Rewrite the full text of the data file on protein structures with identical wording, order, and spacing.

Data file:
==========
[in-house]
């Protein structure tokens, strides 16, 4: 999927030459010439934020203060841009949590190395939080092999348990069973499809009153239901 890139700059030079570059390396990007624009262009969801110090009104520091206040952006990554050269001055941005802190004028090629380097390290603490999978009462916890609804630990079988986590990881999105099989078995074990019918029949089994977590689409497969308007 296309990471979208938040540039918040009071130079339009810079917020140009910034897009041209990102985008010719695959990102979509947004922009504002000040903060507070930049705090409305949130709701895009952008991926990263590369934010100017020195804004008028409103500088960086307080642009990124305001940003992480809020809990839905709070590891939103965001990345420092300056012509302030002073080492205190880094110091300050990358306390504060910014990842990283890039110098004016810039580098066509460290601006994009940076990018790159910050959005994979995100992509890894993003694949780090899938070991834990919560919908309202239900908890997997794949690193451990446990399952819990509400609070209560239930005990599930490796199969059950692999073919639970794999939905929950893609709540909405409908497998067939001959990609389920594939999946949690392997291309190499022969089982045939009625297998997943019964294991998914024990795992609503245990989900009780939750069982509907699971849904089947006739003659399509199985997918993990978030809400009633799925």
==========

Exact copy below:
[in-house]
């Protein structure tokens, strides 16, 4: 999927030459010439934020203060841009949590190395939080092999348990069973499809009153239901 890139700059030079570059390396990007624009262009969801110090009104520091206040952006990554050269001055941005802190004028090629380097390290603490999978009462916890609804630990079988986590990881999105099989078995074990019918029949089994977590689409497969308007 296309990471979208938040540039918040009071130079339009810079917020140009910034897009041209990102985008010719695959990102979509947004922009504002000040903060507070930049705090409305949130709701895009952008991926990263590369934010100017020195804004008028409103500088960086307080642009990124305001940003992480809020809990839905709070590891939103965001990345420092300056012509302030002073080492205190880094110091300050990358306390504060910014990842990283890039110098004016810039580098066509460290601006994009940076990018790159910050959005994979995100992509890894993003694949780090899938070991834990919560919908309202239900908890997997794949690193451990446990399952819990509400609070209560239930005990599930490796199969059950692999073919639970794999939905929950893609709540909405409908497998067939001959990609389920594939999946949690392997291309190499022969089982045939009625297998997943019964294991998914024990795992609503245990989900009780939750069982509907699971849904089947006739003659399509199985997918993990978030809400009633799925």